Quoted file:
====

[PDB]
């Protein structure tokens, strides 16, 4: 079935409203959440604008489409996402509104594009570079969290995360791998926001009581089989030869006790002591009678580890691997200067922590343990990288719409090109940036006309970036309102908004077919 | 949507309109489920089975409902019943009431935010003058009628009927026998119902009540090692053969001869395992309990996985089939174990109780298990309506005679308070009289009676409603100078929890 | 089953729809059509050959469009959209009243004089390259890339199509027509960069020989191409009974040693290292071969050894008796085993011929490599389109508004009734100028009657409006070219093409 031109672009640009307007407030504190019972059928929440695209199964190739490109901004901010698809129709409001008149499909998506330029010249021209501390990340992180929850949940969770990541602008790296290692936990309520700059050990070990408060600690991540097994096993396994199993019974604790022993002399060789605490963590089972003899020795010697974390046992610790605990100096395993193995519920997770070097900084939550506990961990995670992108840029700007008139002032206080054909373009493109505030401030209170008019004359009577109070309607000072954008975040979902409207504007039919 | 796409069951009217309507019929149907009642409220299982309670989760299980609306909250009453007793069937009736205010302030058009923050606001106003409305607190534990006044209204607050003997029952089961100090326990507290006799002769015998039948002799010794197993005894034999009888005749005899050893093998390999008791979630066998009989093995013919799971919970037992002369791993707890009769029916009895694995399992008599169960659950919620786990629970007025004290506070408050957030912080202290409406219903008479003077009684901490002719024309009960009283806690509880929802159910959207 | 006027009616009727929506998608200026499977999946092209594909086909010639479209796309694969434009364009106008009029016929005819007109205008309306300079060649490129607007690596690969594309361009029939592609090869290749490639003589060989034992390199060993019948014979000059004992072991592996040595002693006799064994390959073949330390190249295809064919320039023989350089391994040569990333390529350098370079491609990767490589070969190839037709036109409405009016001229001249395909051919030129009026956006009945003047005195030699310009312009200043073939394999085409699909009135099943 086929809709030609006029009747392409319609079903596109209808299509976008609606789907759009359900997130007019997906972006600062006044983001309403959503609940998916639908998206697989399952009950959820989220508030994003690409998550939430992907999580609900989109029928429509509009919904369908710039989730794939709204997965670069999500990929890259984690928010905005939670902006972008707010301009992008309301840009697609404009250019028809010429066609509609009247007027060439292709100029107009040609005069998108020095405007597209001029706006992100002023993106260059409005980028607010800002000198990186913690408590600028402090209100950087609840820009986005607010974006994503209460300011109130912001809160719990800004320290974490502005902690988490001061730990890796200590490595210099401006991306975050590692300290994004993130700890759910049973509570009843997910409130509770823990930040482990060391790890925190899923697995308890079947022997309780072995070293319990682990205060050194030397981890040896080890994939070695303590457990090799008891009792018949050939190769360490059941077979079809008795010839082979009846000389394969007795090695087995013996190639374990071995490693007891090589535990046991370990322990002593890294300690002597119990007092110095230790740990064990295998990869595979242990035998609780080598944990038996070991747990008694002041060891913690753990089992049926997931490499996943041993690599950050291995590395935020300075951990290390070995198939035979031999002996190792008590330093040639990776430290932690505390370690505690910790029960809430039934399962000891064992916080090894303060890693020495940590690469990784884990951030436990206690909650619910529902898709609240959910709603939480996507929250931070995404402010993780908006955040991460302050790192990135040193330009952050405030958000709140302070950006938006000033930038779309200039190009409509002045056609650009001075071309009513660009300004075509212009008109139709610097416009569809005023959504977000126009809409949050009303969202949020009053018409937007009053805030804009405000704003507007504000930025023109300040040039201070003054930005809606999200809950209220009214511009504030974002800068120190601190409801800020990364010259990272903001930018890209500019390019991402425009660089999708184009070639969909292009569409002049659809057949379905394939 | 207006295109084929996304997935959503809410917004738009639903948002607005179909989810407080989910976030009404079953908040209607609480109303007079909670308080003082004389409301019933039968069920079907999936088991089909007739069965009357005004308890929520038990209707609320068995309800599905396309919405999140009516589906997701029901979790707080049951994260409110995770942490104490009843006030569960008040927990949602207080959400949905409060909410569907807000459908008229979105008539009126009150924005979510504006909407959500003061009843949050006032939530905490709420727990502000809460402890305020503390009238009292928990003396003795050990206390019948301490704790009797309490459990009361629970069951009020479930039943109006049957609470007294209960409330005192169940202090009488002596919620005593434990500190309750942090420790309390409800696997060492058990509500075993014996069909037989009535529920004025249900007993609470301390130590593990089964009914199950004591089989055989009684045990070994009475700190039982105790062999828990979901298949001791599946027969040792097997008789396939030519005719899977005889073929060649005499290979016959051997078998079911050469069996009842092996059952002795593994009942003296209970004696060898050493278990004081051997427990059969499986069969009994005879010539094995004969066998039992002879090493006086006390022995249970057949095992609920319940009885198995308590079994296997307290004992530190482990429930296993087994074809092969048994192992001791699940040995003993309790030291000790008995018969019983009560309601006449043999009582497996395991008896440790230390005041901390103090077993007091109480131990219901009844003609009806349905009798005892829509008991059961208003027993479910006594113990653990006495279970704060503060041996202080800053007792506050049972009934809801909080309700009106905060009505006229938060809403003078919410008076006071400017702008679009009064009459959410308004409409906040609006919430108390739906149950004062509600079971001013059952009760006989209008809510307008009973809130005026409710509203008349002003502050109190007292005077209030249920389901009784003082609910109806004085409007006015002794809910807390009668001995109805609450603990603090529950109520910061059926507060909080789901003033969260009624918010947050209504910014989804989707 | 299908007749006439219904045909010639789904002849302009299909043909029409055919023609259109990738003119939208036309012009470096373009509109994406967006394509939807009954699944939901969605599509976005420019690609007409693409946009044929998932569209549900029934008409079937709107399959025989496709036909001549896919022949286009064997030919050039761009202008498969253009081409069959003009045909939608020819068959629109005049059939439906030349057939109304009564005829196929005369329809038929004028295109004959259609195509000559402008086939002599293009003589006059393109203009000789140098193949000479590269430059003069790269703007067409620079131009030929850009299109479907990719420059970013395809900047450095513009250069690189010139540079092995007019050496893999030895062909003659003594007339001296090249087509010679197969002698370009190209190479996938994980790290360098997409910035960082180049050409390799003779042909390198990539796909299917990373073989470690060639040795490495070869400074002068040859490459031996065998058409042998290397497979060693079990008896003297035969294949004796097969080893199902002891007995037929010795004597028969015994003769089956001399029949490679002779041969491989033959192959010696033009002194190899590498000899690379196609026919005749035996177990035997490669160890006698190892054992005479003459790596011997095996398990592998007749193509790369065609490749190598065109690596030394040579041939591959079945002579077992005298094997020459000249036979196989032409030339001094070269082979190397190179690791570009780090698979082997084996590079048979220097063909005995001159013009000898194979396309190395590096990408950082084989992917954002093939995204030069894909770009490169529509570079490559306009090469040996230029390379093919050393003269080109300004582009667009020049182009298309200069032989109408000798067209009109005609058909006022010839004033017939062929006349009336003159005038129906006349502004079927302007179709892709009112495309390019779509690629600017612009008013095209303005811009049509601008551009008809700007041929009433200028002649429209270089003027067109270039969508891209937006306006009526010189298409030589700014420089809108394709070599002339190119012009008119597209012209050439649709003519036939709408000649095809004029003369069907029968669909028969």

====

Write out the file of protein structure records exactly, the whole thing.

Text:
[PDB]
């Protein structure tokens, strides 16, 4: 079935409203959440604008489409996402509104594009570079969290995360791998926001009581089989030869006790002591009678580890691997200067922590343990990288719409090109940036006309970036309102908004077919 | 949507309109489920089975409902019943009431935010003058009628009927026998119902009540090692053969001869395992309990996985089939174990109780298990309506005679308070009289009676409603100078929890 | 089953729809059509050959469009959209009243004089390259890339199509027509960069020989191409009974040693290292071969050894008796085993011929490599389109508004009734100028009657409006070219093409 031109672009640009307007407030504190019972059928929440695209199964190739490109901004901010698809129709409001008149499909998506330029010249021209501390990340992180929850949940969770990541602008790296290692936990309520700059050990070990408060600690991540097994096993396994199993019974604790022993002399060789605490963590089972003899020795010697974390046992610790605990100096395993193995519920997770070097900084939550506990961990995670992108840029700007008139002032206080054909373009493109505030401030209170008019004359009577109070309607000072954008975040979902409207504007039919 | 796409069951009217309507019929149907009642409220299982309670989760299980609306909250009453007793069937009736205010302030058009923050606001106003409305607190534990006044209204607050003997029952089961100090326990507290006799002769015998039948002799010794197993005894034999009888005749005899050893093998390999008791979630066998009989093995013919799971919970037992002369791993707890009769029916009895694995399992008599169960659950919620786990629970007025004290506070408050957030912080202290409406219903008479003077009684901490002719024309009960009283806690509880929802159910959207 | 006027009616009727929506998608200026499977999946092209594909086909010639479209796309694969434009364009106008009029016929005819007109205008309306300079060649490129607007690596690969594309361009029939592609090869290749490639003589060989034992390199060993019948014979000059004992072991592996040595002693006799064994390959073949330390190249295809064919320039023989350089391994040569990333390529350098370079491609990767490589070969190839037709036109409405009016001229001249395909051919030129009026956006009945003047005195030699310009312009200043073939394999085409699909009135099943 086929809709030609006029009747392409319609079903596109209808299509976008609606789907759009359900997130007019997906972006600062006044983001309403959503609940998916639908998206697989399952009950959820989220508030994003690409998550939430992907999580609900989109029928429509509009919904369908710039989730794939709204997965670069999500990929890259984690928010905005939670902006972008707010301009992008309301840009697609404009250019028809010429066609509609009247007027060439292709100029107009040609005069998108020095405007597209001029706006992100002023993106260059409005980028607010800002000198990186913690408590600028402090209100950087609840820009986005607010974006994503209460300011109130912001809160719990800004320290974490502005902690988490001061730990890796200590490595210099401006991306975050590692300290994004993130700890759910049973509570009843997910409130509770823990930040482990060391790890925190899923697995308890079947022997309780072995070293319990682990205060050194030397981890040896080890994939070695303590457990090799008891009792018949050939190769360490059941077979079809008795010839082979009846000389394969007795090695087995013996190639374990071995490693007891090589535990046991370990322990002593890294300690002597119990007092110095230790740990064990295998990869595979242990035998609780080598944990038996070991747990008694002041060891913690753990089992049926997931490499996943041993690599950050291995590395935020300075951990290390070995198939035979031999002996190792008590330093040639990776430290932690505390370690505690910790029960809430039934399962000891064992916080090894303060890693020495940590690469990784884990951030436990206690909650619910529902898709609240959910709603939480996507929250931070995404402010993780908006955040991460302050790192990135040193330009952050405030958000709140302070950006938006000033930038779309200039190009409509002045056609650009001075071309009513660009300004075509212009008109139709610097416009569809005023959504977000126009809409949050009303969202949020009053018409937007009053805030804009405000704003507007504000930025023109300040040039201070003054930005809606999200809950209220009214511009504030974002800068120190601190409801800020990364010259990272903001930018890209500019390019991402425009660089999708184009070639969909292009569409002049659809057949379905394939 | 207006295109084929996304997935959503809410917004738009639903948002607005179909989810407080989910976030009404079953908040209607609480109303007079909670308080003082004389409301019933039968069920079907999936088991089909007739069965009357005004308890929520038990209707609320068995309800599905396309919405999140009516589906997701029901979790707080049951994260409110995770942490104490009843006030569960008040927990949602207080959400949905409060909410569907807000459908008229979105008539009126009150924005979510504006909407959500003061009843949050006032939530905490709420727990502000809460402890305020503390009238009292928990003396003795050990206390019948301490704790009797309490459990009361629970069951009020479930039943109006049957609470007294209960409330005192169940202090009488002596919620005593434990500190309750942090420790309390409800696997060492058990509500075993014996069909037989009535529920004025249900007993609470301390130590593990089964009914199950004591089989055989009684045990070994009475700190039982105790062999828990979901298949001791599946027969040792097997008789396939030519005719899977005889073929060649005499290979016959051997078998079911050469069996009842092996059952002795593994009942003296209970004696060898050493278990004081051997427990059969499986069969009994005879010539094995004969066998039992002879090493006086006390022995249970057949095992609920319940009885198995308590079994296997307290004992530190482990429930296993087994074809092969048994192992001791699940040995003993309790030291000790008995018969019983009560309601006449043999009582497996395991008896440790230390005041901390103090077993007091109480131990219901009844003609009806349905009798005892829509008991059961208003027993479910006594113990653990006495279970704060503060041996202080800053007792506050049972009934809801909080309700009106905060009505006229938060809403003078919410008076006071400017702008679009009064009459959410308004409409906040609006919430108390739906149950004062509600079971001013059952009760006989209008809510307008009973809130005026409710509203008349002003502050109190007292005077209030249920389901009784003082609910109806004085409007006015002794809910807390009668001995109805609450603990603090529950109520910061059926507060909080789901003033969260009624918010947050209504910014989804989707 | 299908007749006439219904045909010639789904002849302009299909043909029409055919023609259109990738003119939208036309012009470096373009509109994406967006394509939807009954699944939901969605599509976005420019690609007409693409946009044929998932569209549900029934008409079937709107399959025989496709036909001549896919022949286009064997030919050039761009202008498969253009081409069959003009045909939608020819068959629109005049059939439906030349057939109304009564005829196929005369329809038929004028295109004959259609195509000559402008086939002599293009003589006059393109203009000789140098193949000479590269430059003069790269703007067409620079131009030929850009299109479907990719420059970013395809900047450095513009250069690189010139540079092995007019050496893999030895062909003659003594007339001296090249087509010679197969002698370009190209190479996938994980790290360098997409910035960082180049050409390799003779042909390198990539796909299917990373073989470690060639040795490495070869400074002068040859490459031996065998058409042998290397497979060693079990008896003297035969294949004796097969080893199902002891007995037929010795004597028969015994003769089956001399029949490679002779041969491989033959192959010696033009002194190899590498000899690379196609026919005749035996177990035997490669160890006698190892054992005479003459790596011997095996398990592998007749193509790369065609490749190598065109690596030394040579041939591959079945002579077992005298094997020459000249036979196989032409030339001094070269082979190397190179690791570009780090698979082997084996590079048979220097063909005995001159013009000898194979396309190395590096990408950082084989992917954002093939995204030069894909770009490169529509570079490559306009090469040996230029390379093919050393003269080109300004582009667009020049182009298309200069032989109408000798067209009109005609058909006022010839004033017939062929006349009336003159005038129906006349502004079927302007179709892709009112495309390019779509690629600017612009008013095209303005811009049509601008551009008809700007041929009433200028002649429209270089003027067109270039969508891209937006306006009526010189298409030589700014420089809108394709070599002339190119012009008119597209012209050439649709003519036939709408000649095809004029003369069907029968669909028969």